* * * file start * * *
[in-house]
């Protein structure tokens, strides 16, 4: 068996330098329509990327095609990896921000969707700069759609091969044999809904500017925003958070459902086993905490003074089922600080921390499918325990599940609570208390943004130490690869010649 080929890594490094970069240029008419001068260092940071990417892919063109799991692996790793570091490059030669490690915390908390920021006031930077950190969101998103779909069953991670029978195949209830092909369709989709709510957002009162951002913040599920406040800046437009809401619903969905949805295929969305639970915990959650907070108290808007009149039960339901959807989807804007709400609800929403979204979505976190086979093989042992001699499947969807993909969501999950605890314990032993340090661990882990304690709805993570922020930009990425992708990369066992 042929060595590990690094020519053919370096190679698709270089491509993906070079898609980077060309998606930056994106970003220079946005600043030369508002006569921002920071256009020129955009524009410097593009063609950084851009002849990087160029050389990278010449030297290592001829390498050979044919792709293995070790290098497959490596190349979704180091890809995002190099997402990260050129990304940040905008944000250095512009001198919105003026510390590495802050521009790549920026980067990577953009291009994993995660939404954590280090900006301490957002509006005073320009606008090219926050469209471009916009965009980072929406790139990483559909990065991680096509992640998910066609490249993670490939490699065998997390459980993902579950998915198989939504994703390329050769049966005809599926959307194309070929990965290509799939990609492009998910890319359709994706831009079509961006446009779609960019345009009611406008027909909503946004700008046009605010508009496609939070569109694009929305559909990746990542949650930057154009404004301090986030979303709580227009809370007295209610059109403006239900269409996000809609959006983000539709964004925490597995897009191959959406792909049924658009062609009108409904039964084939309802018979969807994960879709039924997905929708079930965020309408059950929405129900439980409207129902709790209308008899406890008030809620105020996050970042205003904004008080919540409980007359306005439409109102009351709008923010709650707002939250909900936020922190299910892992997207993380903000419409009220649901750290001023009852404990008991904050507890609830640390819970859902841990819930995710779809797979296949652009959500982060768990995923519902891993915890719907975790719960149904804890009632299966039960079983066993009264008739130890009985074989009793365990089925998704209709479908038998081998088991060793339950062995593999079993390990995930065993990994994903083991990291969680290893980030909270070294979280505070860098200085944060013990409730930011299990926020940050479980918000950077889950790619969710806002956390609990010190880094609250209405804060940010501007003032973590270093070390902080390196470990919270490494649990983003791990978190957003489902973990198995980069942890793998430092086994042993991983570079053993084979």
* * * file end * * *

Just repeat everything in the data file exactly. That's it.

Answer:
[in-house]
């Protein structure tokens, strides 16, 4: 068996330098329509990327095609990896921000969707700069759609091969044999809904500017925003958070459902086993905490003074089922600080921390499918325990599940609570208390943004130490690869010649 080929890594490094970069240029008419001068260092940071990417892919063109799991692996790793570091490059030669490690915390908390920021006031930077950190969101998103779909069953991670029978195949209830092909369709989709709510957002009162951002913040599920406040800046437009809401619903969905949805295929969305639970915990959650907070108290808007009149039960339901959807989807804007709400609800929403979204979505976190086979093989042992001699499947969807993909969501999950605890314990032993340090661990882990304690709805993570922020930009990425992708990369066992 042929060595590990690094020519053919370096190679698709270089491509993906070079898609980077060309998606930056994106970003220079946005600043030369508002006569921002920071256009020129955009524009410097593009063609950084851009002849990087160029050389990278010449030297290592001829390498050979044919792709293995070790290098497959490596190349979704180091890809995002190099997402990260050129990304940040905008944000250095512009001198919105003026510390590495802050521009790549920026980067990577953009291009994993995660939404954590280090900006301490957002509006005073320009606008090219926050469209471009916009965009980072929406790139990483559909990065991680096509992640998910066609490249993670490939490699065998997390459980993902579950998915198989939504994703390329050769049966005809599926959307194309070929990965290509799939990609492009998910890319359709994706831009079509961006446009779609960019345009009611406008027909909503946004700008046009605010508009496609939070569109694009929305559909990746990542949650930057154009404004301090986030979303709580227009809370007295209610059109403006239900269409996000809609959006983000539709964004925490597995897009191959959406792909049924658009062609009108409904039964084939309802018979969807994960879709039924997905929708079930965020309408059950929405129900439980409207129902709790209308008899406890008030809620105020996050970042205003904004008080919540409980007359306005439409109102009351709008923010709650707002939250909900936020922190299910892992997207993380903000419409009220649901750290001023009852404990008991904050507890609830640390819970859902841990819930995710779809797979296949652009959500982060768990995923519902891993915890719907975790719960149904804890009632299966039960079983066993009264008739130890009985074989009793365990089925998704209709479908038998081998088991060793339950062995593999079993390990995930065993990994994903083991990291969680290893980030909270070294979280505070860098200085944060013990409730930011299990926020940050479980918000950077889950790619969710806002956390609990010190880094609250209405804060940010501007003032973590270093070390902080390196470990919270490494649990983003791990978190957003489902973990198995980069942890793998430092086994042993991983570079053993084979």